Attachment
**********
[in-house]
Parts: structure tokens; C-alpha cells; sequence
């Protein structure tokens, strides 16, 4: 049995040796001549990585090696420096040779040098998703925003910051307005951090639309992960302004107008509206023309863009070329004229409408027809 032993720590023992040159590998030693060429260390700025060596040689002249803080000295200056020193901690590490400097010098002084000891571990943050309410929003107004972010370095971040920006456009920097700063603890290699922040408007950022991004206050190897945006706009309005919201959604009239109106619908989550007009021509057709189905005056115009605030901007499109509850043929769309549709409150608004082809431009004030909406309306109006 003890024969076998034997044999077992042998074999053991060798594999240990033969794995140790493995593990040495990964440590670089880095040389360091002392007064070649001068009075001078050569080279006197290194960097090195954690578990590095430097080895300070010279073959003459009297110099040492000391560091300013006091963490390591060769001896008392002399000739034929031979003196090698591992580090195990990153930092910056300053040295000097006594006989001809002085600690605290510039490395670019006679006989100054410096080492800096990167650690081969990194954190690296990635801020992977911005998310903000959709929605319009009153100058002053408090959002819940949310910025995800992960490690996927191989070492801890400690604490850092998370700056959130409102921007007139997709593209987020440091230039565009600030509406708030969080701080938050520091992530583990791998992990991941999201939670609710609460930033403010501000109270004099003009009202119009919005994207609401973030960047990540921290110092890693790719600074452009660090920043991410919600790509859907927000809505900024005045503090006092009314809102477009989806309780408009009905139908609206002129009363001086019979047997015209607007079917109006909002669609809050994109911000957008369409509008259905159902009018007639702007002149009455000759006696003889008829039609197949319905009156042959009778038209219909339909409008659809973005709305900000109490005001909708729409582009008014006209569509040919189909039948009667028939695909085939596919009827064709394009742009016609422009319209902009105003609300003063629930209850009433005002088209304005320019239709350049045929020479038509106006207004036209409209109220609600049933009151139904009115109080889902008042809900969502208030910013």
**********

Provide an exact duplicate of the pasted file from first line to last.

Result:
[in-house]
Parts: structure tokens; C-alpha cells; sequence
């Protein structure tokens, strides 16, 4: 049995040796001549990585090696420096040779040098998703925003910051307005951090639309992960302004107008509206023309863009070329004229409408027809 032993720590023992040159590998030693060429260390700025060596040689002249803080000295200056020193901690590490400097010098002084000891571990943050309410929003107004972010370095971040920006456009920097700063603890290699922040408007950022991004206050190897945006706009309005919201959604009239109106619908989550007009021509057709189905005056115009605030901007499109509850043929769309549709409150608004082809431009004030909406309306109006 003890024969076998034997044999077992042998074999053991060798594999240990033969794995140790493995593990040495990964440590670089880095040389360091002392007064070649001068009075001078050569080279006197290194960097090195954690578990590095430097080895300070010279073959003459009297110099040492000391560091300013006091963490390591060769001896008392002399000739034929031979003196090698591992580090195990990153930092910056300053040295000097006594006989001809002085600690605290510039490395670019006679006989100054410096080492800096990167650690081969990194954190690296990635801020992977911005998310903000959709929605319009009153100058002053408090959002819940949310910025995800992960490690996927191989070492801890400690604490850092998370700056959130409102921007007139997709593209987020440091230039565009600030509406708030969080701080938050520091992530583990791998992990991941999201939670609710609460930033403010501000109270004099003009009202119009919005994207609401973030960047990540921290110092890693790719600074452009660090920043991410919600790509859907927000809505900024005045503090006092009314809102477009989806309780408009009905139908609206002129009363001086019979047997015209607007079917109006909002669609809050994109911000957008369409509008259905159902009018007639702007002149009455000759006696003889008829039609197949319905009156042959009778038209219909339909409008659809973005709305900000109490005001909708729409582009008014006209569509040919189909039948009667028939695909085939596919009827064709394009742009016609422009319209902009105003609300003063629930209850009433005002088209304005320019239709350049045929020479038509106006207004036209409209109220609600049933009151139904009115109080889902008042809900969502208030910013």